In fact, Chalky doesn’t even get revenge against the man who took it. Narcisse lives, and good old J. Edgar himself sweeps in to deliver an out: If Narcisse wants to see sunlight again, he’s going to turn over ongoing intel on Marcus Garvey. Hoover, who until now has seemed more an impression in a cameo than a character, blossoms in a single scene into a more insidious villain than Knox promised to be. “Who do you think gets to decide what the truth is?” he asks, like they don’t both know, before outlining Narcisse’s fate for him. Narcisse thinks Garvey’s a hero, but Hoover couldn’t be less interested: “You are just a peddler and a pimp, sitting in a jail cell.” But no peddler pimp is so horrible that there aren’t bigger enemies out there, and all Narcisse has to do to be a free man is to answer, “Yes... sir.”
And that about sums it up. In a season of Boardwalk that’s been more overtly about race than previous ones, the themes have often been muddy; as far as the show’s concerned, there’s no way to win. Chalky, who often behaved with relative honor among thieves, has been mercilessly ground into the dirt, which has only been possible because of inaction on the part of his allies (allies he’d helped when they called). Narcisse, who took it all away from him under high-handed religious auspices and across a genteel veneer, was on the verge of triumph amid the underworld, but still could barely keep the peace sitting in the club he ran. And here, he finds himself dismissed as callously as he ever dismissed Chalky and wins only through submission. Of course, together they could have run Atlantic City, but they were divided and conquered practically from the start; every deck was stacked against them.
That leaves us with the faithful soldier. Richard, who had something approaching a full life, was contending with an enemy he’d never had before this: hope. He asked Nucky for Jimmy’s body—a serious favor—in a wild bid for freedom from the last hold Gillian (and Jimmy) had on his life. (Nucky, cagey as ever, about an anonymous source possibly calling in a body: “What would you do for that anonymous source?” Richard, who’s never been very good at pretending: “I would do whatever you asked.”) But hope had hold of him, and with it came something to lose. His hand shaking in the balcony of the Onyx Club was as much a shock as his mistaken shot; his horror on realizing his murder would have been almost impossible for him to live with, if he was going to live.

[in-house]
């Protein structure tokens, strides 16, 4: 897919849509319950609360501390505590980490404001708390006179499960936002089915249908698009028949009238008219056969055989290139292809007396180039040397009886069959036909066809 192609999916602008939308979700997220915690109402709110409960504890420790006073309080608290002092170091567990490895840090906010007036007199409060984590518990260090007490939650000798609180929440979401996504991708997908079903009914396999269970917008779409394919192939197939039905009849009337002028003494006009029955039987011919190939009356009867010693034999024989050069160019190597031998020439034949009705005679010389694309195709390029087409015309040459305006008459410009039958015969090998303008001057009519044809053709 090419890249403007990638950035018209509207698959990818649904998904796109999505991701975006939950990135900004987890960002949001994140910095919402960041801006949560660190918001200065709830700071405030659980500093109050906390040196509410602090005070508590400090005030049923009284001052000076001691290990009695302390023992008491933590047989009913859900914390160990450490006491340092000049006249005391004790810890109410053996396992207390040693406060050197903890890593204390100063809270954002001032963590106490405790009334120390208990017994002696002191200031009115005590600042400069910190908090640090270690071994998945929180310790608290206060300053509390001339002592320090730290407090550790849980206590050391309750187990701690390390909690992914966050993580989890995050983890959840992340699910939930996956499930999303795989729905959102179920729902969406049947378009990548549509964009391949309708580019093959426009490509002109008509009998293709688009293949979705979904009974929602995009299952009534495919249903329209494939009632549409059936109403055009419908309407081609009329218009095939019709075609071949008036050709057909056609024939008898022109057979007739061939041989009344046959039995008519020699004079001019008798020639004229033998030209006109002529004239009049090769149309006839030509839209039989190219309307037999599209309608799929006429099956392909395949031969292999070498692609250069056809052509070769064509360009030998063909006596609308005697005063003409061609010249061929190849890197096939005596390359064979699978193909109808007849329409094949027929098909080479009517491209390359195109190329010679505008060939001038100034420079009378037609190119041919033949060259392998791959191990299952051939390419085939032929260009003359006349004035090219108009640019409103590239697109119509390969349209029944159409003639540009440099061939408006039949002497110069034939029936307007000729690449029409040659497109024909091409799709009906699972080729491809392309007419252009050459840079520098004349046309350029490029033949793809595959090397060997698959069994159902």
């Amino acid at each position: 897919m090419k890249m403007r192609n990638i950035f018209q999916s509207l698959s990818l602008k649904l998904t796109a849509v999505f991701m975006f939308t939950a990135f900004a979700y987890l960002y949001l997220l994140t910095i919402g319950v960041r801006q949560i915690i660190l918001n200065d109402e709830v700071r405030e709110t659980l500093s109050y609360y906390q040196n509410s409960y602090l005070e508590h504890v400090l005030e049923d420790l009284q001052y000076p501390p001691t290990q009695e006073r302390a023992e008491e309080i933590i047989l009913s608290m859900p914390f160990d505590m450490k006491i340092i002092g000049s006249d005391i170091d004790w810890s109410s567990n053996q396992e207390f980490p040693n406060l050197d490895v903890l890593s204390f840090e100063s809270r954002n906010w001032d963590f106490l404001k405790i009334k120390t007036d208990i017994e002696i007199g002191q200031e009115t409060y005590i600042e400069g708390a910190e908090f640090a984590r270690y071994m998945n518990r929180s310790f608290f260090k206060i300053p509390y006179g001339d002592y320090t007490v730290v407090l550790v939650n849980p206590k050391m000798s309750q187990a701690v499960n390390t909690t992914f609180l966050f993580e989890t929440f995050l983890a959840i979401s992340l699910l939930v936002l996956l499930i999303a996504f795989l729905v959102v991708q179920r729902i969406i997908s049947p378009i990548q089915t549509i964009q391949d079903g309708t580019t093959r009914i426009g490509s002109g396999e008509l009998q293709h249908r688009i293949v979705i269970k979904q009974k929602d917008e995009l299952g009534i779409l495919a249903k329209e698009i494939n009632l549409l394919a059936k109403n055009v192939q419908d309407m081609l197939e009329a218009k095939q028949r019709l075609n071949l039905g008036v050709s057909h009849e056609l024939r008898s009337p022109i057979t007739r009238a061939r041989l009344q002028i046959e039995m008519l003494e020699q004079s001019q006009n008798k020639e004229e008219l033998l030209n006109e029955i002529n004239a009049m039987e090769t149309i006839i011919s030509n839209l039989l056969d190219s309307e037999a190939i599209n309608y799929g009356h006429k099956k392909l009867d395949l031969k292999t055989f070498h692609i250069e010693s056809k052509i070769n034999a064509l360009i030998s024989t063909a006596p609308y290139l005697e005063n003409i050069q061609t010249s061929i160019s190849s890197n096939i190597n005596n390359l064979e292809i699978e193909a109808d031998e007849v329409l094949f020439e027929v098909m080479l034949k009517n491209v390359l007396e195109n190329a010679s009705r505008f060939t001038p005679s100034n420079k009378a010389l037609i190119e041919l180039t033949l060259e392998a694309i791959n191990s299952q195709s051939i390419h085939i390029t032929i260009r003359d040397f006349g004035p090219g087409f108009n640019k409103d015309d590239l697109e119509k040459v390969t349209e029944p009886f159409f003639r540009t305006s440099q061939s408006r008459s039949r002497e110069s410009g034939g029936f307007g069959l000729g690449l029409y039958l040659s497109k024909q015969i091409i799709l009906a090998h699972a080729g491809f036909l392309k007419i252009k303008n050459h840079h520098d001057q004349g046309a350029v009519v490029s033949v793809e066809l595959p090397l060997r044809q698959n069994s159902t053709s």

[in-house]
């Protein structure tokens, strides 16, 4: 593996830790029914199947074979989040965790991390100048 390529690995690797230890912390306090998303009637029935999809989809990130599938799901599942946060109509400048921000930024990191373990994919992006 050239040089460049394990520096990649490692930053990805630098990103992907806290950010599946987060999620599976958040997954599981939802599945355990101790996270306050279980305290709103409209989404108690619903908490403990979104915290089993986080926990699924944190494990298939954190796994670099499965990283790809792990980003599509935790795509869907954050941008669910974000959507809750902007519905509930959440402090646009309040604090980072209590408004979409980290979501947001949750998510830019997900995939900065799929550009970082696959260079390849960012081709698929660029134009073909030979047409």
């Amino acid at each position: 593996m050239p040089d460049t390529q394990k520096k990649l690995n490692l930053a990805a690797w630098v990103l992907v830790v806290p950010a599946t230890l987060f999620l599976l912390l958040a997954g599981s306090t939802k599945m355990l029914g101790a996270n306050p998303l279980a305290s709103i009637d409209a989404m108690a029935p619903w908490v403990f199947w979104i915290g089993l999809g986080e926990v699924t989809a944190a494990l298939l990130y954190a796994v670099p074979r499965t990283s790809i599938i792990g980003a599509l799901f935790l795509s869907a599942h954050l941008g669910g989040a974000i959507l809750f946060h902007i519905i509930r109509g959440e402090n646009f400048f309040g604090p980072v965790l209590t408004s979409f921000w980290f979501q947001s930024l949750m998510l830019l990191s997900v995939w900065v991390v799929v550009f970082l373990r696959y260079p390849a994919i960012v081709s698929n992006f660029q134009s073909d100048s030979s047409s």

But he won’t. That much we know by now. In the wake of a slow-building year, the damage done by the club-swinging FBI is laughably small compared to rest of the wreckage. Another ambitious young man is nursing his first grudge against Nucky. Gillian’s trapped and grieving what she always secretly knew was true. The Thompson brothers are separated by more than geography. Chalky is wrecked and will have to start again from nothing. As the season wraps, even the most innocuous setups of things to come (Rothstein blithely ushering Margaret’s family to their new digs) are just tragedies in waiting. It doesn’t mean they won’t be intriguing—Van Alden pulling up to pick up Eli opens up a host of possibilities to make the Chicago storyline even more long-suffering and grudgingly cooperative than it is now. But the majority of them are doomed to failure, because that’s just how this world is.